I wish I could say walking and knitting these socks resulted in a slimmer, toner me.

They didn’t.

Apparently I overcompensated on the brownies.

But I KNOW the potential is there.

So, if you are time limited like me and forever faced with that tragic dilemma of choosing between relaxing with your knitting and getting out to move your body—well, you don’t have to make that hard decision after all. Do both.

Your body and mind will thank you.

Even if your pants are still too tight the next morning.

*Yarn for these socks was a random Etsy purchase in support of my commitment to supporting Indie Yarn Dyers this year (and always) from the Iria Yarn Company in their Great Pumpkin Colorway.

P.S. If you miss me between posts, keep your eye out for my quips of wisdom on Instagram and Facebook!

Welcome knitters itching to try walking and knitting socks at the same time. It CAN be done, and YOU can do it. Satisfy your knitting and exercise ambitious AT THE SAME TIME! Read all about it here. I have all the stats ready for you.

Time to Brighten Your Day: July Cocktail Night! Moscow Mules with Fresh Berries!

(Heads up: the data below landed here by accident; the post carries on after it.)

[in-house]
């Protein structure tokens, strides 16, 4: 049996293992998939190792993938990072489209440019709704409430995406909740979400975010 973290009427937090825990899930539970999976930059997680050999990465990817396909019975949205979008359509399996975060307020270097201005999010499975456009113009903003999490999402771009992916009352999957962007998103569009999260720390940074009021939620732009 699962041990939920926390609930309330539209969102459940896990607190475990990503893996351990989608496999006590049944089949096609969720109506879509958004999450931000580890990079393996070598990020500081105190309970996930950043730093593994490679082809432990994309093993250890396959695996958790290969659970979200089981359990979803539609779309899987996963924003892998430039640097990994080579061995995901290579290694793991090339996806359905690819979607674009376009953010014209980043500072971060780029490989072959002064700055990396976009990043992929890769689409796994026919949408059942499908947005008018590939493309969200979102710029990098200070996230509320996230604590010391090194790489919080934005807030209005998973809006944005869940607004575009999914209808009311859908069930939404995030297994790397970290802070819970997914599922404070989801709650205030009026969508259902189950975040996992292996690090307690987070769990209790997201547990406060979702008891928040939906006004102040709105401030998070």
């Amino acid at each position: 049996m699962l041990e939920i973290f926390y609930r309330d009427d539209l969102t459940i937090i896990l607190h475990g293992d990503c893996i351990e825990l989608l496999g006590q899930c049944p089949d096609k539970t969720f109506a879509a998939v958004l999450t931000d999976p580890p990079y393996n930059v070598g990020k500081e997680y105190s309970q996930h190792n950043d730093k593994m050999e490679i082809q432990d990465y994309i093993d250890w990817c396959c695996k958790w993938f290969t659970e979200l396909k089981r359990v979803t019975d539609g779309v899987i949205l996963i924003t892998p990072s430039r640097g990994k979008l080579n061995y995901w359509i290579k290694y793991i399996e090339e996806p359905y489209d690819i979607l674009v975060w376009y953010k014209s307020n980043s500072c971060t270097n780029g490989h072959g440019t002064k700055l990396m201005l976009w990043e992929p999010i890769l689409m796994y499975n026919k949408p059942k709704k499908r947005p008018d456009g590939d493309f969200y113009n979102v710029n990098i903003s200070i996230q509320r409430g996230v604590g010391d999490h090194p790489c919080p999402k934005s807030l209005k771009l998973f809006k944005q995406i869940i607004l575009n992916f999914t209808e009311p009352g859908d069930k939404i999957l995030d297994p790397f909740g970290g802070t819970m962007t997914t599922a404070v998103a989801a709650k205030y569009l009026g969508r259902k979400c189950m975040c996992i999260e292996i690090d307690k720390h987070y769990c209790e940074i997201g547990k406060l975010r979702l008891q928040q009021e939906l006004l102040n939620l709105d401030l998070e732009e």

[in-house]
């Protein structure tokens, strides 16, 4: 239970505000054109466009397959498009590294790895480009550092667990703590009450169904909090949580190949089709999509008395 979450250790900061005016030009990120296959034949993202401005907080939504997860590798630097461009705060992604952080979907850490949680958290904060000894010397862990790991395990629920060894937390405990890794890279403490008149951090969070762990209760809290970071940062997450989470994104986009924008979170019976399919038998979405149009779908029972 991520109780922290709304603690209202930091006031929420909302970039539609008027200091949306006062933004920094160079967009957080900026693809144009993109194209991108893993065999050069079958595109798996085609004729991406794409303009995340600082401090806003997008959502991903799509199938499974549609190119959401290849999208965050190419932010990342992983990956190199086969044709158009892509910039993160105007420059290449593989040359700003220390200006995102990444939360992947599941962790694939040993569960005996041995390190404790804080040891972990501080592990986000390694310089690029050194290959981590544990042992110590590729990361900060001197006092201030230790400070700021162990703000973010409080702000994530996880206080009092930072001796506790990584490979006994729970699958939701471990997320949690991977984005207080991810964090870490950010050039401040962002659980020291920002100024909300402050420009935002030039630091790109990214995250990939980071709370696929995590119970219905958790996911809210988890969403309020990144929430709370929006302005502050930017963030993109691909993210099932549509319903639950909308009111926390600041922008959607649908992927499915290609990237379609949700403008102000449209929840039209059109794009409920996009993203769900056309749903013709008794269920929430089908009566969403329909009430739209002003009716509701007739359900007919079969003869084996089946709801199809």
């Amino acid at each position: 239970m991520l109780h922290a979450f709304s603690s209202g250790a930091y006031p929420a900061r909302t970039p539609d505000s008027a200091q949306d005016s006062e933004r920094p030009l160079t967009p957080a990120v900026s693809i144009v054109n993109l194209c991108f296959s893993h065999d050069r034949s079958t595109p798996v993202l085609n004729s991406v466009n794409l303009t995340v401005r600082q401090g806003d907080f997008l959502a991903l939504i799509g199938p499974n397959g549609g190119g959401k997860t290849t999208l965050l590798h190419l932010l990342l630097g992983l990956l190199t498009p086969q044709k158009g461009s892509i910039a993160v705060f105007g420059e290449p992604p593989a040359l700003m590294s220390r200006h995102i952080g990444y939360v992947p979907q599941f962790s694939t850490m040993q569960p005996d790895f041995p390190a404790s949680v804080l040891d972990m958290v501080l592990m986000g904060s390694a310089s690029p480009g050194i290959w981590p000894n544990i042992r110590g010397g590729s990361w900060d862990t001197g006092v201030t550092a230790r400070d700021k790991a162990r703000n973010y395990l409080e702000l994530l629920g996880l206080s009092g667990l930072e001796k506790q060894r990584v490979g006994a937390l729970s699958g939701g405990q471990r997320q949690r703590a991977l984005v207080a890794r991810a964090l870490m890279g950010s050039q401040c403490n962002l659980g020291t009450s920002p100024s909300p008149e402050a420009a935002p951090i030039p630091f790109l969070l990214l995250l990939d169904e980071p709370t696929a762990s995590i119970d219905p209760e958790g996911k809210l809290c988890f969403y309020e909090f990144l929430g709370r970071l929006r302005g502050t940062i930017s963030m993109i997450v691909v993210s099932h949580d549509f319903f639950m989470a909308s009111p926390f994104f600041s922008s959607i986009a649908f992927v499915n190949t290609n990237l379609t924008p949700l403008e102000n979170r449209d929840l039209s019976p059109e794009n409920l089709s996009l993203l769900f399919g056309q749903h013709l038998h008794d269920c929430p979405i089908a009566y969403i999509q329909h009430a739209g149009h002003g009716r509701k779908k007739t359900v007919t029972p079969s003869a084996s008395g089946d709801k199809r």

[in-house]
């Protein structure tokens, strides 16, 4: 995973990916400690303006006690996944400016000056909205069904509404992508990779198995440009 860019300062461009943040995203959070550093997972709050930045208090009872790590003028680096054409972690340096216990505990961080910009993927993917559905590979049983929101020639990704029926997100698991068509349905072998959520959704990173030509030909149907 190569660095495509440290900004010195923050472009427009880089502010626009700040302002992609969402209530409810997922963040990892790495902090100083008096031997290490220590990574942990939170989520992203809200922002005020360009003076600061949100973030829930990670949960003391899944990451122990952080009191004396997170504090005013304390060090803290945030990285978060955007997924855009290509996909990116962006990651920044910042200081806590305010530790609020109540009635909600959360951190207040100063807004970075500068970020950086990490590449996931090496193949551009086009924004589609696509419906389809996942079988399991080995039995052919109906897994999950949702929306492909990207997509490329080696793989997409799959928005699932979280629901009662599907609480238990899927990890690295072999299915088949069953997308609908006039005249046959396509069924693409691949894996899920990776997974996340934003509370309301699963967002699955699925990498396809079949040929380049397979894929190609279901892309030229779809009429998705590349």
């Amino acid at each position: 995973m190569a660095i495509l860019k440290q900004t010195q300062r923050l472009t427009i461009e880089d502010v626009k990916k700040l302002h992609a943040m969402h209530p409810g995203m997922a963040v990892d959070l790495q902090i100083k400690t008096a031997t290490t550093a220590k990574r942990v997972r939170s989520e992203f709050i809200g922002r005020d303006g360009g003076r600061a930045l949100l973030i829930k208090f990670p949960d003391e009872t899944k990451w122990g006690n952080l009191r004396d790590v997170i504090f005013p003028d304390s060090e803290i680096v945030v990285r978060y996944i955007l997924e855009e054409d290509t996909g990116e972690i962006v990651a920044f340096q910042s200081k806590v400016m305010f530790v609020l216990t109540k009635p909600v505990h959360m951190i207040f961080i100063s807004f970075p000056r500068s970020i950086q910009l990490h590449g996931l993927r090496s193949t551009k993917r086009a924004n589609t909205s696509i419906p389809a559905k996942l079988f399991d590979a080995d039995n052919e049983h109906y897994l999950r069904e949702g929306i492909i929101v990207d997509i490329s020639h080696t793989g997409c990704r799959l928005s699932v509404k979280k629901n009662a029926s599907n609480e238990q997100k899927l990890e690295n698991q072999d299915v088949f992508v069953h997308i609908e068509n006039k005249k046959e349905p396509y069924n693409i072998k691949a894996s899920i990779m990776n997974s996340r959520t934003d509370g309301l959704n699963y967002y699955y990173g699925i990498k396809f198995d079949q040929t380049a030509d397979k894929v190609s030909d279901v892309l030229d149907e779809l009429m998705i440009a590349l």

Pst. Follow these links if you missed Cocktail-Knitting recipes for May’s Champagne Cherry Fizz or June’s Watermelon Margarita.

Here’s my question for you: are Moscow Mules supposed to have fresh mint, or not? I always thought mint was an ESSENTIAL ingredient in a mule, until a friend posted a photo of an alleged Moscow Mule on Facebook. With no mint.

Just imagine the debate the ensured on that one.

To be honest, it was Oprah who first turned me on to the Moscow Mule back when she went camping with Gayle in Yosemite. Remember that? I will say this: Oprah knows what’s up. This is one of my all-time favorites.

I love gingerale. I love lime. I love fresh mint.

And of course I always add fresh fruit.

I made these a while back with fresh raspberries, but decked out the most recent batch with fresh hand-picked blackberries.

Swoon.

I also love Moscow Mules because you can always whip one up when a friend drops by unexpectedly, provided you have a small mint patch on the premises (which of course I always do) and stock gingerale. (I have to hide the gingerale from myself or I sneak it when I am having a sugar craving…)

Cocktail-Knitting night with free Moscow Mule recipe.

In other news…

I know I am behind, but I finally got my veggie garden going again. Gardening is one of those things I just can’t help myself from pursuing. If I see dirt, I have to hurry up and stick a plant in it. (I think this is similar to the insatiable urge to hurry up and grab my knitting to fill every idle moment of sitting…)

I’m keeping the garden simple due to the late start and lack of time and energy. Plus I already have an abundance of flower beds that require maintenance and care. I threw in four giant pumpkin starts and hope they do well for a late October pumpkin party. I think Reed will really like that, and I suspect they will be hearty and self-sufficient enough to thrive on their own without much care from me.